Canvas is an often forgotten staple in the handbag world. Whether used for an interior or exterior of a bag, it is an incredibly functional and resilient textile. If or when you decide to own a handbag made out of canvas, it is important to know exactly what its care entails and the advantages and drawbacks associated with the material.
Canvas, by definition, is a strong, coarse unbleached cloth made from hemp, flax, cotton, or similar yarn. It is used to make items such as sails and tents and as a surface for oil painting, or, in our case, handbags. Canvas dates as far back as ancient Greece where its name is originally derived from the Greek word κάνναβις (cannabis), in which it was originally woven. Over the centuries, its uses have expanded and handbag designers have utilized various versions of the common material, but we most often see two types: coated and uncoated. Coated canvases have a vinyl covering that makes them more durable and easier to clean. Uncoated canvas is most often used as the interior of handbags but is also common in Spring and Summer renditions of our favorite classics.
The patent leather we know and love today is primarily made with a blend of polyurethane and acrylic. Polyurethane creates a hard, durable, glossy finish, while acrylic allows for more flexibility. The combination of both creates a harmonious product that is both durable and flexible. The varnishes used today can be used on almost any quality leather but are most typically used on cattle hide. Patent leather requires three coats: the first coat is formulated to penetrate the leather; the second coat includes dye to color the leather; and the final coat is a clear coat that dries shiny, hard and waterproof.
Is It Worth It?
- Coated canvas is easy to clean
- Coated canvas is resistant to color transfer
- Incredibly strong which is great for carrying heavier items without ripping
- Dirt and odor can cling to texture
- Lighter colors are prone to color transfer
- Prone to fraying over long periods of time
- Can tear if caught on sharp corners or edges
- Uncoated canvas can be difficult to clean depending on the weave
When it comes to canvas, keep in mind this is a natural fiber. Unlike synthetics, which are engineered for increased strength and durability, canvas requires minimal care to lengthen its lifespan. We suggest checking on it every four to six months to see if any treatment should be done.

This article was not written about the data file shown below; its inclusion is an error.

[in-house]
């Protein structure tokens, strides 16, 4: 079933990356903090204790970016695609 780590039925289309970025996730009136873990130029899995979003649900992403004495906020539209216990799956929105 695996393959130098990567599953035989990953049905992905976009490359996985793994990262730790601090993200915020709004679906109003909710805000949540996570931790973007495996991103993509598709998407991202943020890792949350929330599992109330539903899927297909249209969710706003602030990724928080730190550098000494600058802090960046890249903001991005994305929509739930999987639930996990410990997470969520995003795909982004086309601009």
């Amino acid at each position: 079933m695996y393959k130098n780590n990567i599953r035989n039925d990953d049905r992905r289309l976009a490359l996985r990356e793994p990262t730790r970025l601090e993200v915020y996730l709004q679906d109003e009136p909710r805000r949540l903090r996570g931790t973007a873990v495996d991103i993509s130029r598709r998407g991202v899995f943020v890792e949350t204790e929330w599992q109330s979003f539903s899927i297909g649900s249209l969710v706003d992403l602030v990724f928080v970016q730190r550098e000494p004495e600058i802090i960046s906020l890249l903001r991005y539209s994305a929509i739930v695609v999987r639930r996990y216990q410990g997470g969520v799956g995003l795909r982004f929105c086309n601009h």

Canvas is an easy material to clean under most circumstances. For minor marks and stains, a white cloth dampened with mild soap and warm water will easily remove them. A laundry pen can be used to lessen or remove more moderate marks and stains, but do not over abrade the material, as this will result in pilling and/or fraying. If you are working with moderate to heavy staining or discoloration, especially on white, natural, or light-colored canvas, it is best to allow a cleaning professional to determine the next course of action. Before attempting any cleaning with solvents or liquids, spot test a small inconspicuous patch. Occasionally canvas can react, depending on what it is composed of, by lightening or bleaching. If you’re lucky enough to have a bag that is entirely composed of canvas, it is possible that it is machine washable. Please consult with a brand specialist before attempting to do this.
Canvas is a durable material that doesn’t require special storage conditions. The main thing to remember is to keep it out of direct light as it has a tendency to discolor and lighten if exposed for a long period of time. If stored in direct light or sunlight, lighter colors take on a yellowish hue. Keep your canvas bags stored in their dust bags; not only does this prevent discoloration, it also prevents unintentional surface abrasion. One of the best things about canvas is that it is most often heavyweight, meaning tightly woven, and maintains its shape in storage. Lightweight canvas may need light stuffing to hold its shape.
When wearing canvas, regardless of color, avoid constant rubbing against other materials as this will wear down the weave and lead to fraying and holes. For lighter colored or natural canvas, rubbing can also lead to color transfer.